Asia stocks sink as Fed hints at stimulus phaseout

Associated Press
Investors look at the stock price monitor at a private securities company in Shanghai, China, Wednesday, Aug. 21, 2013. Asian stock markets were choppy Wednesday as traders waited for hints from the U.S central bank about when it will begin to reduce its massive stimulus effort. (AP Photo)
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BANGKOK (AP) — Asian stock markets fell Thursday after the Federal Reserve made it known that its top officials were leaning toward phasing out its massive stimulus program.

The Fed released minutes of its July policy meeting Wednesday that showed most members want to slow down the pace of a massive bond-buying program. The U.S. central bank has been purchasing $85 billion of financial assets a month, which was intended to push down interest rates and spur borrowing and growth.

However, U.S. economic data in recent months has been strong enough to stir some Fed officials to call for a winding down of the asset purchases. That has sparked a sell-off in stock markets, which had been pumped up by the low interest rate policy, with some weaker Asian economies such as India and Indonesia particularly hard hit. India's rupee continued to post fresh record lows, with the dollar buying more than 65 rupees Thursday.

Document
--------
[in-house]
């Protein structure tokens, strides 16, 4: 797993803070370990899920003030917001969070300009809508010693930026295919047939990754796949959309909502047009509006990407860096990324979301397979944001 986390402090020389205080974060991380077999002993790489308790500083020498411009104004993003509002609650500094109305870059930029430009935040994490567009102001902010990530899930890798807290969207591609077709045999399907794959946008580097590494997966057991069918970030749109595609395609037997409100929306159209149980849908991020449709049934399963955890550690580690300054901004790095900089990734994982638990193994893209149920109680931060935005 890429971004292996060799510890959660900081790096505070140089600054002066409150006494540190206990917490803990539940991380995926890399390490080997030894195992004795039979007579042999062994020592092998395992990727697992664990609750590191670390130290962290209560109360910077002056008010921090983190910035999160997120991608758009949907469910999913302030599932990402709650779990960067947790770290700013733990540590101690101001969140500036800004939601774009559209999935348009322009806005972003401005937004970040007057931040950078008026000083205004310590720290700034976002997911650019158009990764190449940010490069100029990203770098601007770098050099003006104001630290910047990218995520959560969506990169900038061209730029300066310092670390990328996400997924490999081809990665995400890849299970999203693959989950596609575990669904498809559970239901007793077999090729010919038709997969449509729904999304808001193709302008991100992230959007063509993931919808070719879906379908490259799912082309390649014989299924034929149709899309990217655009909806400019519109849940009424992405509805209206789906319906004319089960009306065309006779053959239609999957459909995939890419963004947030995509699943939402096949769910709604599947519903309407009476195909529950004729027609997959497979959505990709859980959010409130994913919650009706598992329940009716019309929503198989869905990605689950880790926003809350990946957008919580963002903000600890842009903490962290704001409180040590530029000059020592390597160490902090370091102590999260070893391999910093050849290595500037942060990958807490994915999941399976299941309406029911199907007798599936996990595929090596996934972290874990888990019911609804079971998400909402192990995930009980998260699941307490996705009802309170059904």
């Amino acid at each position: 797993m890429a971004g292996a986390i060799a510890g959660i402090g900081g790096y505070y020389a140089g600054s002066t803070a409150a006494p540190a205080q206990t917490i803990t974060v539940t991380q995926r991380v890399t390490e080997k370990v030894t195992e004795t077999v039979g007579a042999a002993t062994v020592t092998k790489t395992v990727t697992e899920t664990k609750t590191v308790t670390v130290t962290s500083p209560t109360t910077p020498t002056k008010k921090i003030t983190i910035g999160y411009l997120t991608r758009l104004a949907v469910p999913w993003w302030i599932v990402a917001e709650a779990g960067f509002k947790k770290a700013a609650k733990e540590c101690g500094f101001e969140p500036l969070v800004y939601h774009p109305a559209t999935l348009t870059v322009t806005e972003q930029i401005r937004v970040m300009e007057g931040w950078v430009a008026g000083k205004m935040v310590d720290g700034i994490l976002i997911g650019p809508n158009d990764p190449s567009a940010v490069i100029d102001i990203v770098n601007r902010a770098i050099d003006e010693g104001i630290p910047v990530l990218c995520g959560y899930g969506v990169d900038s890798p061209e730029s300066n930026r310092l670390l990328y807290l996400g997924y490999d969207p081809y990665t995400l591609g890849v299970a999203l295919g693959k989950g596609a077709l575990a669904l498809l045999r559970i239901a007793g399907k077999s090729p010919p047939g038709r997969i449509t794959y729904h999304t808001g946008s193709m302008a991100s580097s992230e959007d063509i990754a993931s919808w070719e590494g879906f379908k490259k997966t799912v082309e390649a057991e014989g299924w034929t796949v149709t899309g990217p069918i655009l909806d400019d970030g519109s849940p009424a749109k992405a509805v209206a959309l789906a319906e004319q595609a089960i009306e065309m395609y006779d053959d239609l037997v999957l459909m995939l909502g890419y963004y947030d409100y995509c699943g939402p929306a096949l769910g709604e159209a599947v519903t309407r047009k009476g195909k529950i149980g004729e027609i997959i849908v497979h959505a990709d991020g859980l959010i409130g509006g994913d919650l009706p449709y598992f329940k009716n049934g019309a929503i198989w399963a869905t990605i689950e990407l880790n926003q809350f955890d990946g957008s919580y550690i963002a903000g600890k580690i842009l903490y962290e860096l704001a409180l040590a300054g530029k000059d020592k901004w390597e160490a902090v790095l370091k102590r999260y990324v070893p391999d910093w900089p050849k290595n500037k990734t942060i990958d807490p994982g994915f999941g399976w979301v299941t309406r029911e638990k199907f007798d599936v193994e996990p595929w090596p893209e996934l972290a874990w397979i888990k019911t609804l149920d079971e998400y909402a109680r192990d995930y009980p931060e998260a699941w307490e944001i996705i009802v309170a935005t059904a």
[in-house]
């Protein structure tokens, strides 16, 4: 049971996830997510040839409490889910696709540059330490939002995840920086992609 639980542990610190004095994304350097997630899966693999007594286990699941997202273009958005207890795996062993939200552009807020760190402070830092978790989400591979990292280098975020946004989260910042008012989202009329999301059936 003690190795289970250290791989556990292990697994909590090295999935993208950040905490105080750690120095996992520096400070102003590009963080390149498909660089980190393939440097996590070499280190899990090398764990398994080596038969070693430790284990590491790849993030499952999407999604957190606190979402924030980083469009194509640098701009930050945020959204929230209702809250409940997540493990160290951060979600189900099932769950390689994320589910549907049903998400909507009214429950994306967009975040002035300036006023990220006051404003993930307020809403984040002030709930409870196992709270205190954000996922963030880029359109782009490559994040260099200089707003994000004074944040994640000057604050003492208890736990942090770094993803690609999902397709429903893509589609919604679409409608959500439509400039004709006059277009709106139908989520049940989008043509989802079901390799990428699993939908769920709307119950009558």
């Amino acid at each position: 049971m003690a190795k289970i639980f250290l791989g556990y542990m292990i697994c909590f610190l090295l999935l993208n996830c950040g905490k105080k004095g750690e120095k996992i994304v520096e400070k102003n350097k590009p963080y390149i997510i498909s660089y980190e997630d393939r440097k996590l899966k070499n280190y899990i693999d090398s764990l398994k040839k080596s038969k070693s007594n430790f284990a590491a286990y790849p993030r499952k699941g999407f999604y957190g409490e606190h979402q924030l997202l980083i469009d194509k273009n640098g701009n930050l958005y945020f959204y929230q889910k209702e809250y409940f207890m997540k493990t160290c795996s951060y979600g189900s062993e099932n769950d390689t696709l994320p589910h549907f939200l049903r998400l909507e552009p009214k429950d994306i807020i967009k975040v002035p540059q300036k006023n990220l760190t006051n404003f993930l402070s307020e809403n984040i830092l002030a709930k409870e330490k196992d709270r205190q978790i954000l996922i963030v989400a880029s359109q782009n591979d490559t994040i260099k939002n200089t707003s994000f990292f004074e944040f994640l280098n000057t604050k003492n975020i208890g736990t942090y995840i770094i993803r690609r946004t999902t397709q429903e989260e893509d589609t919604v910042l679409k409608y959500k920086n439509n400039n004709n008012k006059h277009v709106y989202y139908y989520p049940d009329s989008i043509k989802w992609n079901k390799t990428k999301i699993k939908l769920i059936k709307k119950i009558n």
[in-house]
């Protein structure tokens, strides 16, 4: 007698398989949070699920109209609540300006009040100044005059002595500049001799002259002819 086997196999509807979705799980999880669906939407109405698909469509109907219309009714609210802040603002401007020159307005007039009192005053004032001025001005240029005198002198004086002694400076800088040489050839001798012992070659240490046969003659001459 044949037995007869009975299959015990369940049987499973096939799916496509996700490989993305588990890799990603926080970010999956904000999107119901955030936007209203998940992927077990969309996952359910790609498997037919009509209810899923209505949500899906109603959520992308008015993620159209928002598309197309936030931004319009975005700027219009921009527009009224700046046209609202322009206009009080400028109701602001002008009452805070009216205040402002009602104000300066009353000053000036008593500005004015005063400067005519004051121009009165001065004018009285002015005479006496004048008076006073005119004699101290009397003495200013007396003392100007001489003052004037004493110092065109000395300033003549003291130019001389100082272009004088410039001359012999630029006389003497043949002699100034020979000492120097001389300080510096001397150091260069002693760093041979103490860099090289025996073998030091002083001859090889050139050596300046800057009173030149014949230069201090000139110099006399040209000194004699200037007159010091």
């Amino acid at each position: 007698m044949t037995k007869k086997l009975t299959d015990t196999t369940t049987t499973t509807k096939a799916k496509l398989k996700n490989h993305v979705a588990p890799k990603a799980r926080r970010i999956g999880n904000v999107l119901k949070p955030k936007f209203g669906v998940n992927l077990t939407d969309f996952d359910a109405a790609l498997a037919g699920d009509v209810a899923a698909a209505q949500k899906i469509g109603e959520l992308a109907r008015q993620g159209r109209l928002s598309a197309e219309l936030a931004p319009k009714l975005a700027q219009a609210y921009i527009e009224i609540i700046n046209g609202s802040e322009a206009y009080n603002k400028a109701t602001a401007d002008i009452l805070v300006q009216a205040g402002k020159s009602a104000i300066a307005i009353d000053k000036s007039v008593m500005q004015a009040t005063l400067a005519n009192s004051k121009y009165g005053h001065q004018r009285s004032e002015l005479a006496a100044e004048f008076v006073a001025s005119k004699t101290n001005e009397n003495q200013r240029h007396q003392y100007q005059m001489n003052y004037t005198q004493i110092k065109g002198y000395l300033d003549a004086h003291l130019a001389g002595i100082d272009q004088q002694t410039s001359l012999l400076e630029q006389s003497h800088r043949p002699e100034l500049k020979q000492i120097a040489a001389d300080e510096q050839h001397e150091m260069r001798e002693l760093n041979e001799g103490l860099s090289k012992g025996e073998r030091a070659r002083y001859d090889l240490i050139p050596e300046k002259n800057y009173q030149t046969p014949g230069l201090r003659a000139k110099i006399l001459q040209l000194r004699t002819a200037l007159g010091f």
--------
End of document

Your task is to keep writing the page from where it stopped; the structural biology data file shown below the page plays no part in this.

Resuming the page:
Critics have said the program has raised the risk of igniting inflation by pumping up the money supply and also could create asset bubbles in assets such as stocks.

The Fed minutes didn't indicate when the "tapering" of purchases might begin, leaving analysts to guess.

"Most analysts still expect tapering to start in September, or at the bare minimum a September announcement and implementation through October and November," said Stan Shamu, market strategist of IG in Melbourne, Australia.

Japan's Nikkei 225 index fell 0.2 percent to 13,403.59. Hong Kong's Hang Seng index dropped 0.7 percent to 21,667.34. South Korea's Kospi lost 1 percent to 1,849.82. Australia's S&P/ASX 200 shed 0.6 percent to 5,071.90.

The benchmark index in the Philippines sank 6.1 percent, catching up with earlier losses in regional markets after being closed due to flooding that submerged large parts of the capital Manila.

Stocks in mainland China rose after a private manufacturing survey showed an unexpected growth spurt in factory output there. HSBC Corp. said the preliminary version of its monthly purchasing managers' index for August rose to 50.1 from July's 47.7. Numbers above 50 indicate an expansion in activity.

The Shanghai Composite Index rose 0.1 percent to 2,076.10. The Shenzhen Composite Index rose 0.5 percent to 1,008.48.

Francis Lun, chief economist at GE Oriental Financial Group in Hong Kong, said markets were taken aback by the turnaround in manufacturing in the world's No. 2 economy.

"Don't count the dragon down and out yet," Lun said. "China's policy to boost domestic demand has finally produced some results."

In New York, the Dow Jones industrial average fell for a sixth day in a row, its longest losing streak in more than a year. The index fell 0.7 percent to finish at 14,897.55. The S&P 500 lost 0.6 percent to 1,642.80. The Nasdaq lost 0.4 percent to 3,599.79.

Benchmark oil for October delivery was down 3 cents to $103.81 per barrel in electronic trading on the New York Mercantile Exchange. The contract fell $1.26 to close at $103.85 per barrel on the Nymex on Wednesday.

In currencies, the euro rose to $1.3343 from $1.3342 late Wednesday. The dollar rose to 98.20 yen from 97.76 yen.

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Follow Pamela Sampson on Twitter at http://twitter.com/pamelasampson

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